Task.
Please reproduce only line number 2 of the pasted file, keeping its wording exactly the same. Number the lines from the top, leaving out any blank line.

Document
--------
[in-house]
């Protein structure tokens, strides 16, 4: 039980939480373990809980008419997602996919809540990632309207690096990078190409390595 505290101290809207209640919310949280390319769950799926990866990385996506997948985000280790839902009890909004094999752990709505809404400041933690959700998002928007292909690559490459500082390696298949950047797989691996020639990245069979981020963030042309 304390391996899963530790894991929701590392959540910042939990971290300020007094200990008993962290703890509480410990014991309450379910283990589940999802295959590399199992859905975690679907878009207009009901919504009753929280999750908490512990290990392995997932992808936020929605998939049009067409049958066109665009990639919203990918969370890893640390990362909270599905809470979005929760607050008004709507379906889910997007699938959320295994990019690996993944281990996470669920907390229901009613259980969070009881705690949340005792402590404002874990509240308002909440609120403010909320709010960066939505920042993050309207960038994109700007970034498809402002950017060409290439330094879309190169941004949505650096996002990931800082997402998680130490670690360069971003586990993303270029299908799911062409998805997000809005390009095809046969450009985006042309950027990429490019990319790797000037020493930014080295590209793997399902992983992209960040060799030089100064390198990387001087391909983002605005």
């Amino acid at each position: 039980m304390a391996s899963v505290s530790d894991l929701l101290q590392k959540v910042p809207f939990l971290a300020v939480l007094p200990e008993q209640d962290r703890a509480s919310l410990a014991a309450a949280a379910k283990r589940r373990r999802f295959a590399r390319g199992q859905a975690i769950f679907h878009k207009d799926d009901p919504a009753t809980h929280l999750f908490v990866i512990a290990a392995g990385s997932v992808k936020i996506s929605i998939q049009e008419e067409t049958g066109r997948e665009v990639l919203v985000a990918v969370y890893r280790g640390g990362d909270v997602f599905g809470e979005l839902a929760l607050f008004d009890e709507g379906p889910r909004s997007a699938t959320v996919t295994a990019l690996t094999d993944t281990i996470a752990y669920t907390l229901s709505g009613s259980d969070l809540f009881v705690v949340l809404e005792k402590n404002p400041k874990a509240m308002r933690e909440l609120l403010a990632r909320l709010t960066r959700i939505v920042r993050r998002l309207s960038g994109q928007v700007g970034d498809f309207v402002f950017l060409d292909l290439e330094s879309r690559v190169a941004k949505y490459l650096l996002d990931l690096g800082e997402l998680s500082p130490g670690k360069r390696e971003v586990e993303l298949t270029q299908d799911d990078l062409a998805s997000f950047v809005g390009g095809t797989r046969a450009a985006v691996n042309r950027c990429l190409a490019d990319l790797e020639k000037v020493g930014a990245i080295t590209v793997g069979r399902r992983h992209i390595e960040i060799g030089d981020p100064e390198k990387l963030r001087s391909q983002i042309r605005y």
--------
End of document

């Protein structure tokens, strides 16, 4: 039980939480373990809980008419997602996919809540990632309207690096990078190409390595 505290101290809207209640919310949280390319769950799926990866990385996506997948985000280790839902009890909004094999752990709505809404400041933690959700998002928007292909690559490459500082390696298949950047797989691996020639990245069979981020963030042309 304390391996899963530790894991929701590392959540910042939990971290300020007094200990008993962290703890509480410990014991309450379910283990589940999802295959590399199992859905975690679907878009207009009901919504009753929280999750908490512990290990392995997932992808936020929605998939049009067409049958066109665009990639919203990918969370890893640390990362909270599905809470979005929760607050008004709507379906889910997007699938959320295994990019690996993944281990996470669920907390229901009613259980969070009881705690949340005792402590404002874990509240308002909440609120403010909320709010960066939505920042993050309207960038994109700007970034498809402002950017060409290439330094879309190169941004949505650096996002990931800082997402998680130490670690360069971003586990993303270029299908799911062409998805997000809005390009095809046969450009985006042309950027990429490019990319790797000037020493930014080295590209793997399902992983992209960040060799030089100064390198990387001087391909983002605005």